On January 7th an international call went out for a week of solidarity with the Wet’suwet’en. People in dozens of cities answered the call.
Once again the Wet’suwet’en are bracing themselves for another invasion of their territories by CGL and the colonial setttler state. An urgent call has gone out for solidarity actions
Over the last decade, the Unist’ot’en clan of the Wet’suwet’en nation have been re-occupying their traditional territories and defending their lands and waters from industry. We caught up with the Gidimt’en and Likht’samisyu clans who have also been building on their respective territories.
This episode of Trouble draws on two examples of contemporary anti-colonial struggle – those waged by the Palestinians and the Mohawks of the Haudenosaunee Confederacy against their respective oppressors, the Israeli and Canadian settler-colonial states, in hopes of drawing out lessons and increasing our capacity for producing meaningful solidarity.
If completed, the proposed Pebble mine would be the largest open pit mine in Turtle Island, and would endanger the salmon that feed 32 Native tribal communities in and around Bristol Bay, Alaska.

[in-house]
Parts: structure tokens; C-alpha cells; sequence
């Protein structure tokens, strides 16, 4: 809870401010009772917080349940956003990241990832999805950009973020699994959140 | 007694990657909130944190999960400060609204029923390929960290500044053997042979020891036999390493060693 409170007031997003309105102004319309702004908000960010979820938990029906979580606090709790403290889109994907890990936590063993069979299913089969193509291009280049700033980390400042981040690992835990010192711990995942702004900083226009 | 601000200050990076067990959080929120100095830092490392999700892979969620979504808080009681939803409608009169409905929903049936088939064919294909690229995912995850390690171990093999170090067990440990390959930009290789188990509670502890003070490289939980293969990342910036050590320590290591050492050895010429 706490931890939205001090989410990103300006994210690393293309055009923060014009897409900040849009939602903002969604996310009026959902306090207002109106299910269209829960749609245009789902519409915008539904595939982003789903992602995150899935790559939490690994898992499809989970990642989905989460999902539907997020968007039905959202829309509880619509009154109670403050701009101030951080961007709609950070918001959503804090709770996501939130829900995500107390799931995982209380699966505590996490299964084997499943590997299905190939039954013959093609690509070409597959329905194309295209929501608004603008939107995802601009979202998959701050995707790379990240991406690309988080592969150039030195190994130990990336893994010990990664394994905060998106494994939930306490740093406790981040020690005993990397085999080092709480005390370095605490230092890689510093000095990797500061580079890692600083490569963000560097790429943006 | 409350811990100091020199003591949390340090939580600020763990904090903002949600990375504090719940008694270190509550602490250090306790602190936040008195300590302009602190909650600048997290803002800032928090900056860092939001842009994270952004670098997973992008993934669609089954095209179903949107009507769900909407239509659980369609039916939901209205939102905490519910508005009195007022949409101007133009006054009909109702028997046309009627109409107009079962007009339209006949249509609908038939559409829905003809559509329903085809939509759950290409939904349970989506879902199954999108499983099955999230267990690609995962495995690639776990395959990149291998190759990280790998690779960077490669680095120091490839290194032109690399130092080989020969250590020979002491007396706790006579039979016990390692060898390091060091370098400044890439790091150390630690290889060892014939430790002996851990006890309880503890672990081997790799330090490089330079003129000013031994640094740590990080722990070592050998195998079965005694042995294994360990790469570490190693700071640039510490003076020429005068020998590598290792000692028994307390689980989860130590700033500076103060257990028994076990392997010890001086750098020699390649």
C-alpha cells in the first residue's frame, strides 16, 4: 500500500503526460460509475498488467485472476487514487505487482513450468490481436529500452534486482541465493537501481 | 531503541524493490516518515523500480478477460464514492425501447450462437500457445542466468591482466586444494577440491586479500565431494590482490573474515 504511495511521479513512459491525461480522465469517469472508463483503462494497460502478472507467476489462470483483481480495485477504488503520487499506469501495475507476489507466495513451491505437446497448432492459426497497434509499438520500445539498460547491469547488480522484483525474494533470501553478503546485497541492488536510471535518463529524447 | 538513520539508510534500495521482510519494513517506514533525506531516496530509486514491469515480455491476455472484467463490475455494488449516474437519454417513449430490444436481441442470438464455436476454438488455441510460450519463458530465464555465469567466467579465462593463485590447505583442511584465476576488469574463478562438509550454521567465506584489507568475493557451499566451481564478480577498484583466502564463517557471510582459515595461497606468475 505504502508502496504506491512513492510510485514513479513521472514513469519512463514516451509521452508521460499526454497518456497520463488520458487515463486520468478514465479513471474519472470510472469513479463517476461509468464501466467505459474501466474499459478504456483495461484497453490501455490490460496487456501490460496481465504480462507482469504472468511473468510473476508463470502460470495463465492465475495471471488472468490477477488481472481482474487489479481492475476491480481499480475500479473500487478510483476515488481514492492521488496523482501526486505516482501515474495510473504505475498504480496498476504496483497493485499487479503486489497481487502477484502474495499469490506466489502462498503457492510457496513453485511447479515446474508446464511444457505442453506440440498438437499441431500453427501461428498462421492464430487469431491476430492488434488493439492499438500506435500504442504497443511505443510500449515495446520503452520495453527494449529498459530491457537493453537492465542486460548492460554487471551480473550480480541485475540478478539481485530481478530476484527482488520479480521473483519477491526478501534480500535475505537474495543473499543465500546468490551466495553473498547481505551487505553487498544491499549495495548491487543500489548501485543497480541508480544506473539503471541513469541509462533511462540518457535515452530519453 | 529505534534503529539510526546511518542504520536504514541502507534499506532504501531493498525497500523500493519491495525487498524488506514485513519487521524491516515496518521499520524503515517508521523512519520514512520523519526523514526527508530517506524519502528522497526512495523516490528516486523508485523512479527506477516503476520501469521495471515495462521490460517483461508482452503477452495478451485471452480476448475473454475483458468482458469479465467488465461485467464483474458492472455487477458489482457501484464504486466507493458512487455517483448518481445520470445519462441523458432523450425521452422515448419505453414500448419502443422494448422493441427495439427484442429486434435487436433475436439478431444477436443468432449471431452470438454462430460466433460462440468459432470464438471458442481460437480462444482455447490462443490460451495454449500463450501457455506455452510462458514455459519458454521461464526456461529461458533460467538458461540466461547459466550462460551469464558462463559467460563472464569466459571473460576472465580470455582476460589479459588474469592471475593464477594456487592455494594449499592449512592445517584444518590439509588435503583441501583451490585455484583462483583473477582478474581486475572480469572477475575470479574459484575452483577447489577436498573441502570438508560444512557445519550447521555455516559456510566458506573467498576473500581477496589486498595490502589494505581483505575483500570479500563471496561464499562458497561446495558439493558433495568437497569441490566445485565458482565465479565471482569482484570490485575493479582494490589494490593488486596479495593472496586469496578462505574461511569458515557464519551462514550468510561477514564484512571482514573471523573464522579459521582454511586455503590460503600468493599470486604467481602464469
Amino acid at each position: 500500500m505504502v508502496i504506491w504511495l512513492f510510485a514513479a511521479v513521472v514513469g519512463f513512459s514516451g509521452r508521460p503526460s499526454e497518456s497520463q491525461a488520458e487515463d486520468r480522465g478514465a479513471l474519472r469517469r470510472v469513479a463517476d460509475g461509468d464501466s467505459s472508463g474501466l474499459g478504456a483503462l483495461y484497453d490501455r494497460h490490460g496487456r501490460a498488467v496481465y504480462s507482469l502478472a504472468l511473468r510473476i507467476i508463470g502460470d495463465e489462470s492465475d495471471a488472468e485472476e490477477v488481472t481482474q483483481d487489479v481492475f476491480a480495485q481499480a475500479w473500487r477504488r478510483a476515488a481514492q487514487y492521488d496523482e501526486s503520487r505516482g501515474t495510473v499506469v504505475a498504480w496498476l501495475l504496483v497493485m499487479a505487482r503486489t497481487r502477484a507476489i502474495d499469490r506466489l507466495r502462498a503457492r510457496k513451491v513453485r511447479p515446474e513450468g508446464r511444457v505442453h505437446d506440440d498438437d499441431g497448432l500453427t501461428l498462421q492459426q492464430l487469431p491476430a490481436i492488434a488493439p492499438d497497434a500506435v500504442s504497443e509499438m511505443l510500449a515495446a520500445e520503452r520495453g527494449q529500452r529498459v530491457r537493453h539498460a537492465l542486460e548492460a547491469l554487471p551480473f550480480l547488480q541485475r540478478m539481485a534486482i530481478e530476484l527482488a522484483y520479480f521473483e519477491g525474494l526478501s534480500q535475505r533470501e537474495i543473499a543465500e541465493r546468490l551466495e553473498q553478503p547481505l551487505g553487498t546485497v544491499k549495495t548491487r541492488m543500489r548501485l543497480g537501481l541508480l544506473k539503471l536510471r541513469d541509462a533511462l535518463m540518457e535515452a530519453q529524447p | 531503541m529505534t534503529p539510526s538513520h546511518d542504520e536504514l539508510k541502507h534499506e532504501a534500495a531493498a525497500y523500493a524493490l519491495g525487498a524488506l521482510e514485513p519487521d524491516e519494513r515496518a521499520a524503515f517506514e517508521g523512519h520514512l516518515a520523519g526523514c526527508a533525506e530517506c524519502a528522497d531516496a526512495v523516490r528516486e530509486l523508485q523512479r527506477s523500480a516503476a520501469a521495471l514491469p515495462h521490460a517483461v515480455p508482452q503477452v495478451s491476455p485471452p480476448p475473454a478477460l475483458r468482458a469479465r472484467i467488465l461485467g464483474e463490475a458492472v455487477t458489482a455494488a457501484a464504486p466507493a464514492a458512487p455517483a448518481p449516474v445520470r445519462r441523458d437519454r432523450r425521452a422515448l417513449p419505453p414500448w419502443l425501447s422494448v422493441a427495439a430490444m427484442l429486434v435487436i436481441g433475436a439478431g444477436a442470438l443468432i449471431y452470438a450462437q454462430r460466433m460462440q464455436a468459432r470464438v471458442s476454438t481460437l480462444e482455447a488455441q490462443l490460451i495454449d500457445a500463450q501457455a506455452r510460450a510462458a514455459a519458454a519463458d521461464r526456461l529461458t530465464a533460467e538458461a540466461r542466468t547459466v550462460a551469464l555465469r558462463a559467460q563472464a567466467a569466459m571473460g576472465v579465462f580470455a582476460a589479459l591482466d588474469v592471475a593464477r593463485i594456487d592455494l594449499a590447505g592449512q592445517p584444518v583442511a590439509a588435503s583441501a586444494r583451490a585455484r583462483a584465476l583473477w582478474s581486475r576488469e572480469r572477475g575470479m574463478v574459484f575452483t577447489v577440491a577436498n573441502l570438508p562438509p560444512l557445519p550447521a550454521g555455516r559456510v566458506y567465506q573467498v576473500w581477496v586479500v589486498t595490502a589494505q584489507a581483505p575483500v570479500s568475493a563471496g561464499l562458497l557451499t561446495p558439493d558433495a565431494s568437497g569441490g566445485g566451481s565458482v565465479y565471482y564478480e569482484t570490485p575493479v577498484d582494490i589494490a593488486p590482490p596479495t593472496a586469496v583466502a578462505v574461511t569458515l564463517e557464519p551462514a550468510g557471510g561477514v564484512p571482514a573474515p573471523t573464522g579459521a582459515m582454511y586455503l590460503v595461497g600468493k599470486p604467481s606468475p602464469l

During a speech on “climate” by Justin Trudeau, Aamjiwnaang First Nation community organizer Vanessa Gray was assaulted by a member of the audience, while the Canadian Prime Minister looked on and did nothing. Vanessa Gray tells us what happened in her own words.
In the summer of 2013, the Mi’kmaq in New Brunswick began a campaign against fracking in their territories. Through protests, blockades, and sabotage, they managed to kick SWN Resources out of their territories and inspire indigenous people across the country.
The Jacques Cartier Bridge – a vital transportation corridor in so-called “Montreal” – is shut down in response to the RCMP’s attack on the Wet’suwet’en.
After the brutal raid by Canadian federal cops on Wet’suwet’en land defenders, stopping a fracked gas pipeline, solidarity actions are under way in over 60 cities around the world.